Senate Republican targets infrastructure package's effect on small business job creators

Senate Republican targets infrastructure package's effect on small business job creators
© Bonnie Cash

Sen. Roger WickerRoger Frederick WickerBiden to meet with GOP senators amid infrastructure push Biden visits local Mexican restaurant to highlight relief program Pelosi slams McCarthy for promoting COVID-19 relief provision MORE (R-Miss.) said Sunday that a proposal to increase taxes on small businesses under President BidenJoe BidenDefense lawyers for alleged Capitol rioters to get tours of U.S. Capitol Sasse to introduce legislation giving new hires signing bonuses after negative jobs report Three questions about Biden's conservation goals MORE's infrastructure plan would be a bad idea. 

Wicker called Biden's proposal "a massive social welfare spending program combined with a massive tax increase on small business job creators."

"I can't think of a worse thing to do that Senator -- [Energy] Secretary [Jennifer] Granholm was talking about bringing us out of this recession caused by COVID. I can't think of a worse tax to put on the American people than -- than to raise taxes on small business job creators which is what this bill would do," Wicker said on ABC's "This Week."


The Mississippi Republican still left open the idea that Republicans would negotiate on a package, albeit on that is much smaller in cost.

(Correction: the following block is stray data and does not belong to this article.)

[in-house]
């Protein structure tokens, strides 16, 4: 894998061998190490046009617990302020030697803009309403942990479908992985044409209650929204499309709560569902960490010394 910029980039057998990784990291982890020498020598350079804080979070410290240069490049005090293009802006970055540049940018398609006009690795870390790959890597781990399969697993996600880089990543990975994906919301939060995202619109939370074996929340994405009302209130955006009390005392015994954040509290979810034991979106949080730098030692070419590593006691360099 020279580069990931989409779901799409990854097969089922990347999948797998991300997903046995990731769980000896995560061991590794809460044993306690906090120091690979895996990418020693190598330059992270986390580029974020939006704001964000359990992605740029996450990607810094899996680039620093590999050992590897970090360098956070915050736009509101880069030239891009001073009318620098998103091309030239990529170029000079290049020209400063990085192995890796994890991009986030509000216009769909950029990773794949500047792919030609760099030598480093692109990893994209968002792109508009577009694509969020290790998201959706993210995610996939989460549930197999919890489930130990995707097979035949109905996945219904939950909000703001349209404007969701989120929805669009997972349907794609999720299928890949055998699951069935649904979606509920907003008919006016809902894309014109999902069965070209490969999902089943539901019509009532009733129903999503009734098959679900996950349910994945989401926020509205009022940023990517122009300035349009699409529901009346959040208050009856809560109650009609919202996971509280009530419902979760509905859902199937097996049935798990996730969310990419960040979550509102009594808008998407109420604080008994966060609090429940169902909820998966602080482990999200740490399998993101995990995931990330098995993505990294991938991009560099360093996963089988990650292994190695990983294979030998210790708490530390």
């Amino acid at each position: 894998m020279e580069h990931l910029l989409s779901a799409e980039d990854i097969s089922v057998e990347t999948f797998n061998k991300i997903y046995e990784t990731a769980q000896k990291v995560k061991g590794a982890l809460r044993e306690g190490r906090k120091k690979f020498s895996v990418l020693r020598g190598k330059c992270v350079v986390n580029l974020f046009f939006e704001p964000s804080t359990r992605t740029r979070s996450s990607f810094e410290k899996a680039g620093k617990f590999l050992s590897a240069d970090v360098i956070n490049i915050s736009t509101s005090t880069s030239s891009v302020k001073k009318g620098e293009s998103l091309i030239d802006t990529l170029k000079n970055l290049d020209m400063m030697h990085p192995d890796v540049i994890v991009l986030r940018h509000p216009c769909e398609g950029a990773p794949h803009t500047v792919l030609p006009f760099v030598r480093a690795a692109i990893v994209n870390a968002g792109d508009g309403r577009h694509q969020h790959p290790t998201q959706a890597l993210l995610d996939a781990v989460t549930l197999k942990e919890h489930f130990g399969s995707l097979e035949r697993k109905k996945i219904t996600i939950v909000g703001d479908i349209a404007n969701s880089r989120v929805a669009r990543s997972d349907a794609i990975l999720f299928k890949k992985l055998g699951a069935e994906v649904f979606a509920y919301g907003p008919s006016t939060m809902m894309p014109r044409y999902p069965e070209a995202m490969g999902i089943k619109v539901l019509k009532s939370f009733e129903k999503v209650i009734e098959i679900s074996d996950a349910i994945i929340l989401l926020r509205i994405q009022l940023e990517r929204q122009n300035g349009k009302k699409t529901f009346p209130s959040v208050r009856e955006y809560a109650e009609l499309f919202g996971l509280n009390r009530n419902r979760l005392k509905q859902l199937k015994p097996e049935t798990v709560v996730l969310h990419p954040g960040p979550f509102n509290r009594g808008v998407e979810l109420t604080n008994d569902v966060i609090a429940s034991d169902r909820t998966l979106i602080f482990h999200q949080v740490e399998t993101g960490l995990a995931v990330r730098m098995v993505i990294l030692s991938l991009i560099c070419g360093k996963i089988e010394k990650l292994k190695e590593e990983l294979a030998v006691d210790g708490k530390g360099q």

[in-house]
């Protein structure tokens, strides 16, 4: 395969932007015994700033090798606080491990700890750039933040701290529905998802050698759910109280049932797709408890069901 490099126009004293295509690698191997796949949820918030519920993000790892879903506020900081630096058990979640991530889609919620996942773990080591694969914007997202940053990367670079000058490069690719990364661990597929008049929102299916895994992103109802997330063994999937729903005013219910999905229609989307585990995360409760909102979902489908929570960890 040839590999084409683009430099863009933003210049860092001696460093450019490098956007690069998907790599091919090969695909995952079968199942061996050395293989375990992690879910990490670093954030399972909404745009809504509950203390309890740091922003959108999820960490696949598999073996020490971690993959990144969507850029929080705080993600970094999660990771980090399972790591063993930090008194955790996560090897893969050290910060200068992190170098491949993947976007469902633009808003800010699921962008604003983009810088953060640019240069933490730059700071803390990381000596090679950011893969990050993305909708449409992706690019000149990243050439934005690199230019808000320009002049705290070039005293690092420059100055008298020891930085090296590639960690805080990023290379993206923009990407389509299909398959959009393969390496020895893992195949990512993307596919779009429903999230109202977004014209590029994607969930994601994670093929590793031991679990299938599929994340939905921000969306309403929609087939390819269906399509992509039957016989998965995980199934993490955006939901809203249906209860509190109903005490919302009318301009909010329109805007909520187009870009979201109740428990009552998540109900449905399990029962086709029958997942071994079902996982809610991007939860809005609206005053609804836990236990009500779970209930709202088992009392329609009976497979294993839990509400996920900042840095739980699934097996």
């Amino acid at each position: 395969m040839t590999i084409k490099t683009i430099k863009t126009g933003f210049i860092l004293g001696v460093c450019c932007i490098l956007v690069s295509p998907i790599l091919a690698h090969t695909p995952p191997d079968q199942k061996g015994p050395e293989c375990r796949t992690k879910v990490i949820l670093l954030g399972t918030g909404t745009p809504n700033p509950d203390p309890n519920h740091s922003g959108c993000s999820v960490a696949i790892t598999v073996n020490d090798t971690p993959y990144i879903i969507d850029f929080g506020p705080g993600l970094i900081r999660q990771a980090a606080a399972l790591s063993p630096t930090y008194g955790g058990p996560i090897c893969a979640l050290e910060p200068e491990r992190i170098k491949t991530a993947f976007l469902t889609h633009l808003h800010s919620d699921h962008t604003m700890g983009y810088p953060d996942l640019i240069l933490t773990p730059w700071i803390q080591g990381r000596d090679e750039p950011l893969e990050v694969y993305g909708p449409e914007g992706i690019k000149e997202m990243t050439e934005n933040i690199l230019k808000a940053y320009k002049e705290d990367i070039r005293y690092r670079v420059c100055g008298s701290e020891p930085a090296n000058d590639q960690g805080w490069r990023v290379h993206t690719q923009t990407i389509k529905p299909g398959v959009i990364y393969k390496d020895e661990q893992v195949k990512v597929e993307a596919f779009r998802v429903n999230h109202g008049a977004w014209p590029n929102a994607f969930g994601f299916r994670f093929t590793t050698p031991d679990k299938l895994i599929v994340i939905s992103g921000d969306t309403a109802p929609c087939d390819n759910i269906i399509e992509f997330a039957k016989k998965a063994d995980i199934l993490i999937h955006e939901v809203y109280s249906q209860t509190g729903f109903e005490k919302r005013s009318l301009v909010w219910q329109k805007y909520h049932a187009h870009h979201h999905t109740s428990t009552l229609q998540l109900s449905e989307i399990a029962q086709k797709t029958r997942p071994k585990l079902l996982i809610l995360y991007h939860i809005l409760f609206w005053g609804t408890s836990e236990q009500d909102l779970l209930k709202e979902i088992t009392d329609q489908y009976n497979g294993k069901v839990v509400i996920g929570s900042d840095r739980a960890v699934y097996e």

“Well, listen, we're willing to negotiate a much smaller package,” Wicker said. “Americans voted for a pragmatic moderate that they thought Joe Biden was. Where is that centrist candidate they thought they were voting for back in November of last year?” 

When host George StephanopoulosGeorge Robert StephanopoulosHarris: I don't think America is a racist country, but we need to speak truth about history Biden meets with TV anchors ahead of joint address CDC director 'cautiously optimistic' about coronavirus situation in US MORE mentioned that the corporate tax cuts will be lower than it was in Trump's administration, Wicker thought otherwise.



“Well, I totally disagree. Back in February of 2020, before the COVID recession hit us, unemployment rate was 3.5 percent, an unheard of low amount. A lot of people re-entering the workforce, including minority work participation, veteran work participation, female job participation. It was up, and we had 3.5 percent unemployment.” 

Wicker said that he will meet with Biden Monday to discuss the optics of the infrastructure plan.

"We are willing to negotiate with him on an infrastructure package, and this trillion dollar number is way too high for me, I’ll just tell you. But negotiation has to be something different from what we had on the rescue plan,”  Wicker said.